Causes of tachypnea

Tachypnea isn't always linked to a pathological origin. For instance, physical exertion can induce tachypnea. There are various pathological factors that can also lead to tachypnea, including:

  • Sepsis: A severe immune response to an infection.
  • Diabetic Ketoacidosis: A serious complication of diabetes characterized by high levels of ketones and acidosis.

Respiratory conditions:

  • Pneumonia: Inflammation of the lungs often caused by an infection.
  • Carbon Monoxide Poisoning: Inhalation of toxic carbon monoxide gas.
  • Pulmonary Embolism: Blockage in the pulmonary artery, usually due to a blood clot.
  • Pleural Effusion: Accumulation of fluid between the lungs and chest cavity.
  • Asthma: A chronic respiratory condition causing inflammation and narrowing of the airways.
  • Chronic Obstructive Pulmonary Disease (COPD): A group of progressive lung diseases that impede airflow.

Other medical conditions:

  • Allergic Reactions
  • Anxiety 
  • Foreign Body Aspiration: Inhalation of foreign objects into the respiratory tract.

These factors can disrupt the normal respiratory rate, resulting in tachypnea. Accurate identification of the cause is crucial for appropriate treatment and management.3, 4

Symptoms and effects of tachypnea

Patients might express concerns about experiencing breathlessness, often mentioning their inability to take in sufficient air. During a physical examination, indicators such as bluish discoloration in the fingers or lips, and the use of additional muscles or chest engagement for breathing may be observed. Conversely, some patients may not exhibit apparent symptoms.

In newborns, tachypnea can stem from excess fluid in the lungs during the initial 24 hours after birth. Infants may display signs like a bluish hue around the mouth, grunting, apparent breathing difficulties, chest retractions during breathing, head bobbing, and/or flaring of the nostrils.4

Diagnosis and evaluation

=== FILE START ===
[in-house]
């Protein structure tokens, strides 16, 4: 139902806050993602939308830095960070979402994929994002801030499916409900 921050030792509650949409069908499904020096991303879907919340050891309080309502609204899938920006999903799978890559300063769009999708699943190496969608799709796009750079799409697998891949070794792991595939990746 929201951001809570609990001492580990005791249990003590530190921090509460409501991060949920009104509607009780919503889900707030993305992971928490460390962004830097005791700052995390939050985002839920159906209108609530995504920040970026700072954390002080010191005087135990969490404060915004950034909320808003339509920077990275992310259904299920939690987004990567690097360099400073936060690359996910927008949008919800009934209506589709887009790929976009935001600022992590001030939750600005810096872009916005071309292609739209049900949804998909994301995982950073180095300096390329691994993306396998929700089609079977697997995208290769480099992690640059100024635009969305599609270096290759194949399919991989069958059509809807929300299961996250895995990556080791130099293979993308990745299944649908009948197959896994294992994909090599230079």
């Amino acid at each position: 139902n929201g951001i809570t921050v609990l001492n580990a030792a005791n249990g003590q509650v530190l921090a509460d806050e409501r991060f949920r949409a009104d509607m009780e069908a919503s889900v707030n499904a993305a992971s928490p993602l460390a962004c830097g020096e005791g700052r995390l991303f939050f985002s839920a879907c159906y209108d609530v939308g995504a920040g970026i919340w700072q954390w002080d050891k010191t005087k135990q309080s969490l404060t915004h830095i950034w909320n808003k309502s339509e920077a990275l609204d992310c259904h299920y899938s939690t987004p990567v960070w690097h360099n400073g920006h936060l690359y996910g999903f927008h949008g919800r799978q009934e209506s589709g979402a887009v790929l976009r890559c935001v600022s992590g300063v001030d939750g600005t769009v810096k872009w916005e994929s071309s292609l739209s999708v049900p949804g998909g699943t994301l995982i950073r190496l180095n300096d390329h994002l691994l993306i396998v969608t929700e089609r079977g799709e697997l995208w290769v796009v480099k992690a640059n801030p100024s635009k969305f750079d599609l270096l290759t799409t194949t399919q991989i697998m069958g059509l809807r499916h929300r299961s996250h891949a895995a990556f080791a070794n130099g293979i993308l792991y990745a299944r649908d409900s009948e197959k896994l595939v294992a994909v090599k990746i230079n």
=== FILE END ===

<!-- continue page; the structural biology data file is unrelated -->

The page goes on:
The assessment and origins of tachypnea hinge on the patient's overall health condition. Healthcare professionals can utilize various diagnostics such as oximetry, arterial blood gas analysis, chest X-rays, chest CT scans, pulmonary function tests, glucose levels, electrolyte levels, haemoglobin tests, EKGs, VQ scans, brain MRI scans, and toxicology screenings.

Arterial blood gas analysis offers insights into oxygen and carbon dioxide levels, aiding in the assessment of pH and metabolic irregularities. If the pH indicates acidosis, potential culprits could include diabetic ketoacidosis, lactic acidosis, or hepatic encephalopathy. Additionally, blood sugar levels, if assessed, can confirm or rule out diabetic ketoacidosis.

Chest X-rays can reveal any pulmonary factors contributing to tachypnea, such as pneumothorax, cystic fibrosis, or pneumonia. A more detailed evaluation through a chest CT scan can shed light on other lung pathologies or potential malignancies. Pulmonary function tests are instrumental in identifying causes linked to obstructive lung diseases like COPD or asthma. VQ scans come into play when symptoms and signs suggest a potential pulmonary embolus. Should tachypnea be connected to cardiac abnormalities, an EKG will manifest evidence of a heart attack or abnormal heart rhythms.

A thorough blood count and metabolic panel can provide clues about anaemia or infections, both potential contributors to tachypnea. Employing a toxicology screen can help determine if any medications, whether prescribed or over-the-counter, might be linked to the rapid breathing.4

Management and treatment

The approach to treating tachypnea varies based on the root cause.